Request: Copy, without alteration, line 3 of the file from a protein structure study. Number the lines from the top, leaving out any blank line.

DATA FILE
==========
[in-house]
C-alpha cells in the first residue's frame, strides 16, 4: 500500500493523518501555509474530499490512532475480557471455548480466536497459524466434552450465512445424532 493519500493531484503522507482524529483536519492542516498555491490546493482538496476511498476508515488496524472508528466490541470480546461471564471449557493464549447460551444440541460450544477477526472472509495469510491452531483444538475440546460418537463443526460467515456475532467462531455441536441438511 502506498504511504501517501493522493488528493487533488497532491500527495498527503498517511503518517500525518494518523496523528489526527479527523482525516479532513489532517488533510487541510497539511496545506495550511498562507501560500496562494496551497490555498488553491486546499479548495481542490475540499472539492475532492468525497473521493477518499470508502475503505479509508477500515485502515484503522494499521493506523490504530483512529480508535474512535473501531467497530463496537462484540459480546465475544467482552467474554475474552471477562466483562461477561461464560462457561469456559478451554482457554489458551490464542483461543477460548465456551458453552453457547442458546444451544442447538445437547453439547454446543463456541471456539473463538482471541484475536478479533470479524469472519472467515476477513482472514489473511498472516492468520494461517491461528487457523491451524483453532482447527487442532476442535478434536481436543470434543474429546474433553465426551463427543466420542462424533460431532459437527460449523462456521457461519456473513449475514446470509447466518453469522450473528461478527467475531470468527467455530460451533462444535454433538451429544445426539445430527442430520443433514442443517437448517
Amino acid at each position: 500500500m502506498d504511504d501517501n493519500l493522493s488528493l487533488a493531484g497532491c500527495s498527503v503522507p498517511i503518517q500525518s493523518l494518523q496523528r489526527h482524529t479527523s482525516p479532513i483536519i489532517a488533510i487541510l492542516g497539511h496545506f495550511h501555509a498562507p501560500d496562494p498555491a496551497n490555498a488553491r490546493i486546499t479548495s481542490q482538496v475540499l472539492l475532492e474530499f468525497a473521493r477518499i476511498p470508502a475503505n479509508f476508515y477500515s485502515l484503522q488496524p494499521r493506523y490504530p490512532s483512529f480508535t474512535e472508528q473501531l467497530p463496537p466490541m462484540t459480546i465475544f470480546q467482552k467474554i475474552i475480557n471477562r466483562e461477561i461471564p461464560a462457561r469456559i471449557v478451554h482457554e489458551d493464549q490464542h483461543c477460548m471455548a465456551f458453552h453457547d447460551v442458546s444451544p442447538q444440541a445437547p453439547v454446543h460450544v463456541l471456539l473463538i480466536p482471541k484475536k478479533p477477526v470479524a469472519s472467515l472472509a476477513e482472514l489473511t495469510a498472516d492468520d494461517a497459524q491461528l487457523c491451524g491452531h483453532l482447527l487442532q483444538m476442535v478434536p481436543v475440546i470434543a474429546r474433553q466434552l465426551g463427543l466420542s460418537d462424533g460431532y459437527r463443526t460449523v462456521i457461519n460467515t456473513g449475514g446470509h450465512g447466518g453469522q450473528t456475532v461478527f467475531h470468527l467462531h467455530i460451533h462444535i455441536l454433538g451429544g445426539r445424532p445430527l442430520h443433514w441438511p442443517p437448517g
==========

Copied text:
Amino acid at each position: 500500500m502506498d504511504d501517501n493519500l493522493s488528493l487533488a493531484g497532491c500527495s498527503v503522507p498517511i503518517q500525518s493523518l494518523q496523528r489526527h482524529t479527523s482525516p479532513i483536519i489532517a488533510i487541510l492542516g497539511h496545506f495550511h501555509a498562507p501560500d496562494p498555491a496551497n490555498a488553491r490546493i486546499t479548495s481542490q482538496v475540499l472539492l475532492e474530499f468525497a473521493r477518499i476511498p470508502a475503505n479509508f476508515y477500515s485502515l484503522q488496524p494499521r493506523y490504530p490512532s483512529f480508535t474512535e472508528q473501531l467497530p463496537p466490541m462484540t459480546i465475544f470480546q467482552k467474554i475474552i475480557n471477562r466483562e461477561i461471564p461464560a462457561r469456559i471449557v478451554h482457554e489458551d493464549q490464542h483461543c477460548m471455548a465456551f458453552h453457547d447460551v442458546s444451544p442447538q444440541a445437547p453439547v454446543h460450544v463456541l471456539l473463538i480466536p482471541k484475536k478479533p477477526v470479524a469472519s472467515l472472509a476477513e482472514l489473511t495469510a498472516d492468520d494461517a497459524q491461528l487457523c491451524g491452531h483453532l482447527l487442532q483444538m476442535v478434536p481436543v475440546i470434543a474429546r474433553q466434552l465426551g463427543l466420542s460418537d462424533g460431532y459437527r463443526t460449523v462456521i457461519n460467515t456473513g449475514g446470509h450465512g447466518g453469522q450473528t456475532v461478527f467475531h470468527l467462531h467455530i460451533h462444535i455441536l454433538g451429544g445426539r445424532p445430527l442430520h443433514w441438511p442443517p437448517g